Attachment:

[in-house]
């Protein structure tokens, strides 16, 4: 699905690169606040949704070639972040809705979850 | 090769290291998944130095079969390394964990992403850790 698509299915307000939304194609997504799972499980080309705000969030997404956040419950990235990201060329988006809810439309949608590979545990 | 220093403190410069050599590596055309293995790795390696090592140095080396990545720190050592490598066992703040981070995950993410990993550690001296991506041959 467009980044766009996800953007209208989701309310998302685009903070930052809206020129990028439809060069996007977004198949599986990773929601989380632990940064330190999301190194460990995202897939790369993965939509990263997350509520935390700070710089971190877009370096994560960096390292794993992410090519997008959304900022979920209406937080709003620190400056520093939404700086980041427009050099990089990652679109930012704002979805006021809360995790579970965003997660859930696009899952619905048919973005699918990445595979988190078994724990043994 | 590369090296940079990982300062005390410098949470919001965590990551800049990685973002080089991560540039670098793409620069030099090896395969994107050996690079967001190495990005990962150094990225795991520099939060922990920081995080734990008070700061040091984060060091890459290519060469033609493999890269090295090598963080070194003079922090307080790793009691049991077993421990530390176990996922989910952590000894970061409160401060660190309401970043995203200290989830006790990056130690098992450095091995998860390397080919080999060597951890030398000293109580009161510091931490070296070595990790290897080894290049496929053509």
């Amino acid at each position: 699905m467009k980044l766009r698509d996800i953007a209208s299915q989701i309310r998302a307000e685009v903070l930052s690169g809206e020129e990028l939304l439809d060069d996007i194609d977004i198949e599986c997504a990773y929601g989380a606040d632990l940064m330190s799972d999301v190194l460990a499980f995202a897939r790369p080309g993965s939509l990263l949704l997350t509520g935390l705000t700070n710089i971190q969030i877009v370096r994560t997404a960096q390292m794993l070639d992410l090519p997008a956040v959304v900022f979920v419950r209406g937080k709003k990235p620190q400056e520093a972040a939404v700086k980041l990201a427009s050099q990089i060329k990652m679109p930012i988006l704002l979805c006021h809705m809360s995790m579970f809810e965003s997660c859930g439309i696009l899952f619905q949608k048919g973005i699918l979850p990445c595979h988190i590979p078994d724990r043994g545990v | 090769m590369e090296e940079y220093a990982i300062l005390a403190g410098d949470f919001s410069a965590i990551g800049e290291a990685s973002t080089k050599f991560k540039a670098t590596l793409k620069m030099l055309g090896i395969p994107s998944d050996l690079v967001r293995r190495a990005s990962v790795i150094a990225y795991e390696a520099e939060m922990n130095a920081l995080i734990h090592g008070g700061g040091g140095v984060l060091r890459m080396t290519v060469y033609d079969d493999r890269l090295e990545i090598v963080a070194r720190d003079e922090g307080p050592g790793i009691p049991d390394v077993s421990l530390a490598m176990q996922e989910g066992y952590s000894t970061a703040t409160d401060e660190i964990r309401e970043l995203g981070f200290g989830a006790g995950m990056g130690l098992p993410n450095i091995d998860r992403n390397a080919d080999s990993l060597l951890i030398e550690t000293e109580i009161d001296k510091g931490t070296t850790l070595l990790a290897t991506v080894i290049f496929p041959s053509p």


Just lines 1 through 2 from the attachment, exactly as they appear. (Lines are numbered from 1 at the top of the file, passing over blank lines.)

[in-house]
């Protein structure tokens, strides 16, 4: 699905690169606040949704070639972040809705979850 | 090769290291998944130095079969390394964990992403850790 698509299915307000939304194609997504799972499980080309705000969030997404956040419950990235990201060329988006809810439309949608590979545990 | 220093403190410069050599590596055309293995790795390696090592140095080396990545720190050592490598066992703040981070995950993410990993550690001296991506041959 467009980044766009996800953007209208989701309310998302685009903070930052809206020129990028439809060069996007977004198949599986990773929601989380632990940064330190999301190194460990995202897939790369993965939509990263997350509520935390700070710089971190877009370096994560960096390292794993992410090519997008959304900022979920209406937080709003620190400056520093939404700086980041427009050099990089990652679109930012704002979805006021809360995790579970965003997660859930696009899952619905048919973005699918990445595979988190078994724990043994 | 590369090296940079990982300062005390410098949470919001965590990551800049990685973002080089991560540039670098793409620069030099090896395969994107050996690079967001190495990005990962150094990225795991520099939060922990920081995080734990008070700061040091984060060091890459290519060469033609493999890269090295090598963080070194003079922090307080790793009691049991077993421990530390176990996922989910952590000894970061409160401060660190309401970043995203200290989830006790990056130690098992450095091995998860390397080919080999060597951890030398000293109580009161510091931490070296070595990790290897080894290049496929053509």